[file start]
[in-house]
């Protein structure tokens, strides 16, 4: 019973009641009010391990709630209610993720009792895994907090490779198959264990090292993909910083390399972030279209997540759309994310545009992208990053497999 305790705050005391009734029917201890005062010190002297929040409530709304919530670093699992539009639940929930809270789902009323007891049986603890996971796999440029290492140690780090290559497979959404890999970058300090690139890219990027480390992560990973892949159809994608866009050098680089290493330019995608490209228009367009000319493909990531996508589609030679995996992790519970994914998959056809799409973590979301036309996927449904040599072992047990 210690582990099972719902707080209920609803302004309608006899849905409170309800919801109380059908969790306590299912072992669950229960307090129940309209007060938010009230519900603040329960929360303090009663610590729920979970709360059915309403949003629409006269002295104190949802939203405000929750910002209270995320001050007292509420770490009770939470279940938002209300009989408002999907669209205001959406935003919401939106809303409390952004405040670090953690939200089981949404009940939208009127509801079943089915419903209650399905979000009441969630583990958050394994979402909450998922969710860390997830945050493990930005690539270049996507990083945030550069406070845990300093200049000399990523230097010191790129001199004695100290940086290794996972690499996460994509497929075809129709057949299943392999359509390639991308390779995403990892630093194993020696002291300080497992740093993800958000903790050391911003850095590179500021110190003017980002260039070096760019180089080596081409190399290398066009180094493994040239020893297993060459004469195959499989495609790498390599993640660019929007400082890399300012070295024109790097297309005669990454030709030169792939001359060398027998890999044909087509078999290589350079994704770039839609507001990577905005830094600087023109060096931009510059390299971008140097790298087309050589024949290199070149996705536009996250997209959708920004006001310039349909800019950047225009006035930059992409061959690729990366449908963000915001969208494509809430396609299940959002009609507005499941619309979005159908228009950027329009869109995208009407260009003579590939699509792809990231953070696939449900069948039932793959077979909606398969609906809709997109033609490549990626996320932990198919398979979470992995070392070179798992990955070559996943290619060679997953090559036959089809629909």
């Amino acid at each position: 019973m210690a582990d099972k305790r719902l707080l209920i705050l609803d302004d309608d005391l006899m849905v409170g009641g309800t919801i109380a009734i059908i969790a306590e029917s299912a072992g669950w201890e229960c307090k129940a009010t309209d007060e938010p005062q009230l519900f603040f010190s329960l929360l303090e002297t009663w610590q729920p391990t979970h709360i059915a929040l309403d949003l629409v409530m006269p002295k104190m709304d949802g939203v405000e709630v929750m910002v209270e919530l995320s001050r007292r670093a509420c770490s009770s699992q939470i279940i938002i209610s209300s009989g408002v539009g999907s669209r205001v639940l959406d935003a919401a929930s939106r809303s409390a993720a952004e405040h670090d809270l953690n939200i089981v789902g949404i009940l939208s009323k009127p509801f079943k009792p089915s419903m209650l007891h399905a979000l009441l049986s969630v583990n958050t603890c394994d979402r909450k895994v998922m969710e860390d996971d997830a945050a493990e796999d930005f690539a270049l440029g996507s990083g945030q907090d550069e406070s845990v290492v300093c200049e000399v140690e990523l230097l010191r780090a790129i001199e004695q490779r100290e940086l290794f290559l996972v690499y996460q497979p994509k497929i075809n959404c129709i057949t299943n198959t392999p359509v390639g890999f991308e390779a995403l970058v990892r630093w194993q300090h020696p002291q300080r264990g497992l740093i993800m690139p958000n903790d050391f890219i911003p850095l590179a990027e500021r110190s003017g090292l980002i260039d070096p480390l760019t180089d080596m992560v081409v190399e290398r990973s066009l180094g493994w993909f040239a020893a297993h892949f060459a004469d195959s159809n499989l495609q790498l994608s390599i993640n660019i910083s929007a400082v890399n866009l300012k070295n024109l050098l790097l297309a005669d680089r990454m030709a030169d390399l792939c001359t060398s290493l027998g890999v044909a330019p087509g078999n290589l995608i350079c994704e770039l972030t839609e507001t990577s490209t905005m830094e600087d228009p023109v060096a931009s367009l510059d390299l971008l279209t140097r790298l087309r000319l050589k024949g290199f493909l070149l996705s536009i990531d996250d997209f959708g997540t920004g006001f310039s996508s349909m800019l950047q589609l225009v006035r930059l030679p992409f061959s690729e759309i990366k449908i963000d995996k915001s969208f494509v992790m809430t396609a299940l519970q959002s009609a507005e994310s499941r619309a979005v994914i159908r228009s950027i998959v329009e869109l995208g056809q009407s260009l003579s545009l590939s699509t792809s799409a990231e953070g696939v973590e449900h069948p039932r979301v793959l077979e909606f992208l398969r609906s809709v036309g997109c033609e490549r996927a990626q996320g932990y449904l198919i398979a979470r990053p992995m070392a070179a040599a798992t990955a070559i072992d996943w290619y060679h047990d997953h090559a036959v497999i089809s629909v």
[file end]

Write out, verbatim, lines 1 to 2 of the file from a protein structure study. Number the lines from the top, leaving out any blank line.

[in-house]
């Protein structure tokens, strides 16, 4: 019973009641009010391990709630209610993720009792895994907090490779198959264990090292993909910083390399972030279209997540759309994310545009992208990053497999 305790705050005391009734029917201890005062010190002297929040409530709304919530670093699992539009639940929930809270789902009323007891049986603890996971796999440029290492140690780090290559497979959404890999970058300090690139890219990027480390992560990973892949159809994608866009050098680089290493330019995608490209228009367009000319493909990531996508589609030679995996992790519970994914998959056809799409973590979301036309996927449904040599072992047990 210690582990099972719902707080209920609803302004309608006899849905409170309800919801109380059908969790306590299912072992669950229960307090129940309209007060938010009230519900603040329960929360303090009663610590729920979970709360059915309403949003629409006269002295104190949802939203405000929750910002209270995320001050007292509420770490009770939470279940938002209300009989408002999907669209205001959406935003919401939106809303409390952004405040670090953690939200089981949404009940939208009127509801079943089915419903209650399905979000009441969630583990958050394994979402909450998922969710860390997830945050493990930005690539270049996507990083945030550069406070845990300093200049000399990523230097010191790129001199004695100290940086290794996972690499996460994509497929075809129709057949299943392999359509390639991308390779995403990892630093194993020696002291300080497992740093993800958000903790050391911003850095590179500021110190003017980002260039070096760019180089080596081409190399290398066009180094493994040239020893297993060459004469195959499989495609790498390599993640660019929007400082890399300012070295024109790097297309005669990454030709030169792939001359060398027998890999044909087509078999290589350079994704770039839609507001990577905005830094600087023109060096931009510059390299971008140097790298087309050589024949290199070149996705536009996250997209959708920004006001310039349909800019950047225009006035930059992409061959690729990366449908963000915001969208494509809430396609299940959002009609507005499941619309979005159908228009950027329009869109995208009407260009003579590939699509792809990231953070696939449900069948039932793959077979909606398969609906809709997109033609490549990626996320932990198919398979979470992995070392070179798992990955070559996943290619060679997953090559036959089809629909």